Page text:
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Router edge guide and fluting guide

The basic idea can be used to make guides of different sizes. This particular one is quite large. The design makes a good edge guide, angle guide, and (in this size) fluting guide. You can see from...

Hinge mortising jig

A real time saver, easy to make and use. The jig as pictured handles work pieces up to 3" wide, and makes accurate mortises up to 4" long with a palm router and 3/8" bit. The dimensions can be...



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Re: Hinge mortising jig

As with many things, it's harder to describe than to do. Let's say you've marked the first mortise and you've got the bit depth set. Let's say that you are going to do the mortise on the right end of the workpiece. Loosen all the knobs on the guide.

1. Place the jig on the workpiece and snug the two halves against the workpiece.
2. Place the router so the base is against the right side cross arm and the right side of the bit aligns with the right edge of the mortise. Now position the end stop so it touches the right end of the workpiece. That sets the right side of the mortise relative to the end of the workpiece.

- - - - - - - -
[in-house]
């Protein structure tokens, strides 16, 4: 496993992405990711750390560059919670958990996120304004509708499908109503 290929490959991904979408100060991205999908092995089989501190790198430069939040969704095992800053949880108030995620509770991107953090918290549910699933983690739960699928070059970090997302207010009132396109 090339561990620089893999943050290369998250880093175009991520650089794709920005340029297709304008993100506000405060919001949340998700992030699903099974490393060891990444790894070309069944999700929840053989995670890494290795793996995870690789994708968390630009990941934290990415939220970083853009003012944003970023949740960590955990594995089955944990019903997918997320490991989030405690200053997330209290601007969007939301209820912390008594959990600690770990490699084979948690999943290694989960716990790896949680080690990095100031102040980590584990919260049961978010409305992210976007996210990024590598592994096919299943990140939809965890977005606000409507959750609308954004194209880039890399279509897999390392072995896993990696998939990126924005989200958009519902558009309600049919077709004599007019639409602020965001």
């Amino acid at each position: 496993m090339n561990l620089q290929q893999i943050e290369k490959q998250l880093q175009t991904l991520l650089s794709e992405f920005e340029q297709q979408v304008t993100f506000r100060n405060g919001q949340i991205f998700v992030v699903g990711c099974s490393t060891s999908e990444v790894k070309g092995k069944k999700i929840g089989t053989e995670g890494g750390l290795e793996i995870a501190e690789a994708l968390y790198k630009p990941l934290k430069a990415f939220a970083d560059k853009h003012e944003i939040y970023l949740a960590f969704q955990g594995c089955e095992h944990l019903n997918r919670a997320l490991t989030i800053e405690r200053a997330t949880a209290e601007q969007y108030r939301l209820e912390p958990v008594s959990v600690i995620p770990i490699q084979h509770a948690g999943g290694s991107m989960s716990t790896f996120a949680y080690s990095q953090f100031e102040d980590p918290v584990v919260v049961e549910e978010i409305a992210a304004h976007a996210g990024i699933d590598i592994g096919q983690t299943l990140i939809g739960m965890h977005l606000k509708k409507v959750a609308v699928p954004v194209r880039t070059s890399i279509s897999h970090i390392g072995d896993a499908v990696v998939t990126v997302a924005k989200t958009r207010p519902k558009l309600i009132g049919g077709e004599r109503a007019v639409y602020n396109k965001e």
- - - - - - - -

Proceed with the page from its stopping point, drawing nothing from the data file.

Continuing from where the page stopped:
3. Place the router so the base is against the left cross arm and the left side of the bit aligns with the left edge of the mortise. This sets the total width of the mortise. Snug the two big knobs. Move the width stop (the piece with the small knob) so it is against the left cross arm.
4. Adjust the router base edge guide so the back side of the bit aligns with the back edge of the mortise. Start routing.

A friend has promised to help me do a YouTube demo. When that gets done I'll post the link.

With the end stop and width stop set, the two larger knobs can be loosened without losing the adjustments. Since the guide is symmetric you turn it 180 deg., put it on the left end of the workpiece and cut that mortise without any further adjustment.

I did eight cabinet doors and jambs (32 mortises) in less than 30 minutes including setup. The jambs and door uprights were still raw and all the same length. I always trim my completed doors after the cabinet is built. That's the easiest way for me to get a really nice gap all around.




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